This has been the most vigorous period of my Plath-life and I know I would not have gotten through it without your support and words of encouragement. So, thank you sincerely for that. The year ends much as it began as we are finalizing a list of corrections and updates for the paperback issue(s) of The Letters of Sylvia Plath. Be safe, be merry, be Plathy!

All links accessed on 8, 16, and 24 November and 1 and 12 December 2018.

Please note: The post was slightly revised on 17 December 2018 to include a paragraph of the sale of 26 Elmwood Road. ~pks

5 comments :

Peter K Steinberg said...

I would like to thank Hélène sincerely for her PayPal gift. I am beyond expression at her generosity. Thank you!! ~pks

Peter K Steinberg said...

Eva! Now you too! Thank you so much for your generous gift. Hugs! ~pks

Katarzyna Maicher said...

Bravo, Peter :)

A Piece of Plathery said...

What a fabulous year of Plathing and much to look forward to next year. Merry Christmas!

Peter K Steinberg said...

Thank you Plathery! Happy holidays to you & yours.

I'd also like to thank Nancy and Suzanne for their very generous "tips". Thank you thank you thank you. ~pks

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Publications & Acknowledgements

  • BBC Four.A Poet's Guide to Britain: Sylvia Plath. London: BBC Four, 2009. (Acknowledged in)
  • Biography: Sylvia Plath. New York: A & E Television Networks, 2005. (Photographs used)
  • Connell, Elaine. Sylvia Plath: Killing the angel in the house. 2d ed. Hebden Bridge: Pennine Pens, 1998. (Acknowledged in)
  • Crowther, Gail and Peter K. Steinberg. "These Ghostly Archives." Plath Profiles 2. Summer 2009: 183-208.
  • Crowther, Gail and Peter K. Steinberg. "These Ghostly Archives, Redux." Plath Profiles 3. Summer 2010: 232-246.
  • Crowther, Gail and Peter K. Steinberg. "These Ghostly Archives 3." Plath Profiles 4. Summer 2011: 119-138.
  • Crowther, Gail and Peter K. Steinberg. "These Ghostly Archives 4: Looking for New England." Plath Profiles 5. Summer 2012: 11-56.
  • Crowther, Gail and Peter K. Steinberg. "These Ghostly Archives 5: Reanimating the Past." Plath Profiles 6. Summer 2013: 27-62.
  • Crowther, Gail and Peter K. Steinberg. These Ghostly Archives: The Unearthing of Sylvia Plath. Oxford: Fonthill, 2017.
  • Death Be Not Proud: The Graves of Poets. New York: Poets.org. (Photographs used)
  • Doel, Irralie, Lena Friesen and Peter K. Steinberg. "An Unacknowledged Publication by Sylvia Plath." Notes & Queries 56:3. September 2009: 428-430.
  • Elements of Literature, Third Course. Austin, Tex. : Holt, Rinehart and Winston, 2009. (Photograph used)
  • Gill, Jo. "Sylvia Plath in the South West." University of Exeter Centre for South West Writing, 2008. (Photograph used)
  • Helle, Anita Plath. The Unraveling Archive: Essays on Sylvia Plath. Ann Arbor: University of Michigan Press, 2007. (Photographs used, acknowledged in)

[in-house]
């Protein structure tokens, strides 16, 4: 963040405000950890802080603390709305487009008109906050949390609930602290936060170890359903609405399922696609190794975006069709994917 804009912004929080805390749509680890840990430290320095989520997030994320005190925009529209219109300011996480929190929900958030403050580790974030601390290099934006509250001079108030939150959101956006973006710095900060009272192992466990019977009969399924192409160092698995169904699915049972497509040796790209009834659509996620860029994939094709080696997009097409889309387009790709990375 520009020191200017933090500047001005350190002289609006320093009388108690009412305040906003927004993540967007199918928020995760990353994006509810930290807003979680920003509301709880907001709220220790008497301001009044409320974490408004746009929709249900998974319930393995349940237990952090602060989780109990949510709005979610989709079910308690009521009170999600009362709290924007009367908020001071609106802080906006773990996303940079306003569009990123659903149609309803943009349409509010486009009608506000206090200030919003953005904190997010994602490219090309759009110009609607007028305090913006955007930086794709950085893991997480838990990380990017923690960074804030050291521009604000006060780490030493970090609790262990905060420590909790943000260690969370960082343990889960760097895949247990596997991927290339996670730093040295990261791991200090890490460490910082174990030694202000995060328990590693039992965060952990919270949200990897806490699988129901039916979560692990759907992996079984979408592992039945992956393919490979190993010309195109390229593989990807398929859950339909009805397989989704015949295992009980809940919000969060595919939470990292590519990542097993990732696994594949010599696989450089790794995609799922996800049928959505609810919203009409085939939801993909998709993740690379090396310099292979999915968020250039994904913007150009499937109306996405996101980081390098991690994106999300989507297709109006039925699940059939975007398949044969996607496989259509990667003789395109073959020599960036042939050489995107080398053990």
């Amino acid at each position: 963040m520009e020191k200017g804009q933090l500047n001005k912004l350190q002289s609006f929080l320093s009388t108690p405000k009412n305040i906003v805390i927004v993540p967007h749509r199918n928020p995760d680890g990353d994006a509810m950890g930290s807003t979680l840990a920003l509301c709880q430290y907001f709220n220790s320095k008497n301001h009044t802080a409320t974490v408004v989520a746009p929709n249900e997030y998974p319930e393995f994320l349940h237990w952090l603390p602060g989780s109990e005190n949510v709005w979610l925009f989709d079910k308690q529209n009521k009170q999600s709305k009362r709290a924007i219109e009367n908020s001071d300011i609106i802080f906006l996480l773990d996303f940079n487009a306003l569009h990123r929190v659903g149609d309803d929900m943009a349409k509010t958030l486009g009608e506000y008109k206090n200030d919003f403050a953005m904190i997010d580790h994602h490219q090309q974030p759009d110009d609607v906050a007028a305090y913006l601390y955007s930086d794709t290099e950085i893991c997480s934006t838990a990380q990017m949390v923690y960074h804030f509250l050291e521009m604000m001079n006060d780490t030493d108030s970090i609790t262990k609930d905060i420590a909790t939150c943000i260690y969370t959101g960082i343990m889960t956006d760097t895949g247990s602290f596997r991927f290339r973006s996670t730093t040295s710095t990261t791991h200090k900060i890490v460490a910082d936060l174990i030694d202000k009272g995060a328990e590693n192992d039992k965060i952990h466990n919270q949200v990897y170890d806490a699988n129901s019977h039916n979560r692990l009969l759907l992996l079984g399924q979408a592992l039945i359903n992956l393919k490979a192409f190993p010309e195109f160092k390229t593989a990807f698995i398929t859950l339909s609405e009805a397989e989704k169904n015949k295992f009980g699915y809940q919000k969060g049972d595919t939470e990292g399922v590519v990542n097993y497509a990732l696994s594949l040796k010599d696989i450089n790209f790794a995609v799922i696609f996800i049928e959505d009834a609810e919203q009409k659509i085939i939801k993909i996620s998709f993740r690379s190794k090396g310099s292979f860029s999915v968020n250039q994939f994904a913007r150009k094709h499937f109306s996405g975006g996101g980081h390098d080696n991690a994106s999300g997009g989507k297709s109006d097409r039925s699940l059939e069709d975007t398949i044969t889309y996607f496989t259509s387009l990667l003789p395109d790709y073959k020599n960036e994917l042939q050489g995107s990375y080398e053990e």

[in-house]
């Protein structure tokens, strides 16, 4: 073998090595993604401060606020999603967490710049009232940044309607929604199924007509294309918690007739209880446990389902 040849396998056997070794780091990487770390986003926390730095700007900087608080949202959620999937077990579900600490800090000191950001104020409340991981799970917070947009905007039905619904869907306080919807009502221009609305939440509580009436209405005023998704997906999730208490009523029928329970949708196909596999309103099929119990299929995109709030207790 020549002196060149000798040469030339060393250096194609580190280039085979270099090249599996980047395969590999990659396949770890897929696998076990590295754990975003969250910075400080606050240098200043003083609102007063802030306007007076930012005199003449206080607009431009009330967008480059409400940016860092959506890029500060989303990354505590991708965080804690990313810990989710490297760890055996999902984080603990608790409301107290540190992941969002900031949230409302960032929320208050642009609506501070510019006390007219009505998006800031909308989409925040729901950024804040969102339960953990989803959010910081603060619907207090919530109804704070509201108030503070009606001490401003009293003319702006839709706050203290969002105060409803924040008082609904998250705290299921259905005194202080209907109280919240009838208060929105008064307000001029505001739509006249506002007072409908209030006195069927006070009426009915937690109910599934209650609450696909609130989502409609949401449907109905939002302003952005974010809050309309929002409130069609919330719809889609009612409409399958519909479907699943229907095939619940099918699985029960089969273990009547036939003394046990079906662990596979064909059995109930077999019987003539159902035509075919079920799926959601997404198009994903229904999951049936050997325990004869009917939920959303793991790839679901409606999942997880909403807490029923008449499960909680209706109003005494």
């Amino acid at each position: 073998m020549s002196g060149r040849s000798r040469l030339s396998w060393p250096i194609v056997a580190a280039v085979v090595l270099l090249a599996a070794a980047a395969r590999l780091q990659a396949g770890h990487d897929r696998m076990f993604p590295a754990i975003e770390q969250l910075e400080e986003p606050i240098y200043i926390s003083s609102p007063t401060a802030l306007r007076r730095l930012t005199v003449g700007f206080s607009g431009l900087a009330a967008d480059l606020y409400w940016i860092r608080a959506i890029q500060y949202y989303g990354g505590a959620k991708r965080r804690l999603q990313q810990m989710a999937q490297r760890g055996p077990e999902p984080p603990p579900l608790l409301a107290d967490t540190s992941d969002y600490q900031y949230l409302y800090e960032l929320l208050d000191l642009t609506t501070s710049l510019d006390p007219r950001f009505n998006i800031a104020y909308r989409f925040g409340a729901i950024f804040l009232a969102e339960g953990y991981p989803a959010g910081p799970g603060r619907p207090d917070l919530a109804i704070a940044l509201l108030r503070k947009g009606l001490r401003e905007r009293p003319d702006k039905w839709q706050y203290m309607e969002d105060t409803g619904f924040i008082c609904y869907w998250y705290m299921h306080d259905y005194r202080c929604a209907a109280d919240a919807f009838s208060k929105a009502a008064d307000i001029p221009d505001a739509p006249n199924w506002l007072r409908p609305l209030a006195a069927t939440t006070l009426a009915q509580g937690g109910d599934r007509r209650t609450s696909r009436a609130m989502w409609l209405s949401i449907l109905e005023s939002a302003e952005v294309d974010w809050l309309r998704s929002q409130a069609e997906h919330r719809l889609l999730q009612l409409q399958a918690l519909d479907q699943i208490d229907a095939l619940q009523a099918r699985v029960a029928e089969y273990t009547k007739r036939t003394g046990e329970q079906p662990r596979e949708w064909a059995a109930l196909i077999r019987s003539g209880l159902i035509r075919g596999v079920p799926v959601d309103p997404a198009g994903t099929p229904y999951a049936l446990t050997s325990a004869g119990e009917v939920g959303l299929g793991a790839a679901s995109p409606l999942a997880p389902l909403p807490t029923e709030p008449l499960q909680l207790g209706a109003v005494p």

• Helle, Anita. "Lessons from the Archive: Sylvia Plath and the Politics of Memory". Feminist Studies 31:3. Fall 2005: 631-652.. (Acknowledged in)
  • Holden, Constance. "Sad Poets' Society." Science Magazine. 27 July 2008. (Photograph used)
  • Making Trouble: Three Generations of Funny Jewish Women, Motion Picture. Directed by Rachel Talbot. Brookline (Mass.): Jewish Women's Archive, 2007. (Photograph used)
  • Plath, Sylvia, and Karen V. Kukil. The Unabridged Journals of Sylvia Plath, 1950-1962. New York: Anchor Books, 2000. (Acknowledged in)
  • Plath, Sylvia, and Peter K. Steinberg and Karen V. Kukil (eds.). The Letters of Sylvia Plath, Volume 1, 1940-1956. London: Faber, 2017.
  • Plath, Sylvia, and Peter K. Steinberg and Karen V. Kukil (eds.). The Letters of Sylvia Plath, Volume 2, 1956-1963. London: Faber, 2018.
  • Plath, Sylvia. Glassklokken. Oslo: De norske Bokklubbene, 2004. (Photograph used on cover)
  • Reiff, Raychel Haugrud. Sylvia Plath: The Bell Jar and Poems (Writers and Their Works). Marshall Cavendish Children's Books, 2008.. (Images provided)
  • Steinberg, Peter K. "'A Fetish: Somehow': A Sylvia Plath Bookmark." Court Green 13. 2017.
  • Steinberg, Peter K. "'I Should Be Loving This': Sylvia Plath's 'The Perfect Place' and The Bell Jar." Plath Profiles 1. Summer 2008: 253-262.
  • Steinberg, Peter K. "'They Had to Call and Call': The Search for Sylvia Plath." Plath Profiles 3. Summer 2010: 106-132.
  • Steinberg, Peter K. "A Perfectly Beautiful Time: Sylvia Plath at Camp Helen Storrow." Plath Profiles 4. Summer 2011: 149-166.
  • Steinberg, Peter K. "Proof of Plath." Fine Books & Collections 9:2. Spring 2011: 11-12.
  • Steinberg, Peter K. "Sylvia Plath." The Spoken Word: Sylvia Plath. London: British Library, 2010.
  • Steinberg, Peter K. "Textual Variations in The Bell Jar Publications." Plath Profiles 5. Summer 2012.
  • Steinberg, Peter K. "The Persistence of Plath." Fine Books & Collections. Autumn 2017: 24-29
  • Steinberg, Peter K. "This is a Celebration: A Festschrift for The Unabridged Journals of Sylvia Plath." Plath Profiles 3 Supplement. Fall 2010: 3-14.
  • Steinberg, Peter K. "Writing Life" [Introduction]. Sylvia Plath in Devon: A Year's Turning. Stroud, Eng.: Fonthill Media, 2014.
  • Steinberg, Peter K. Sylvia Plath (Great Writers). Philadelphia: Chelsea House Publishers, 2004.

Interviews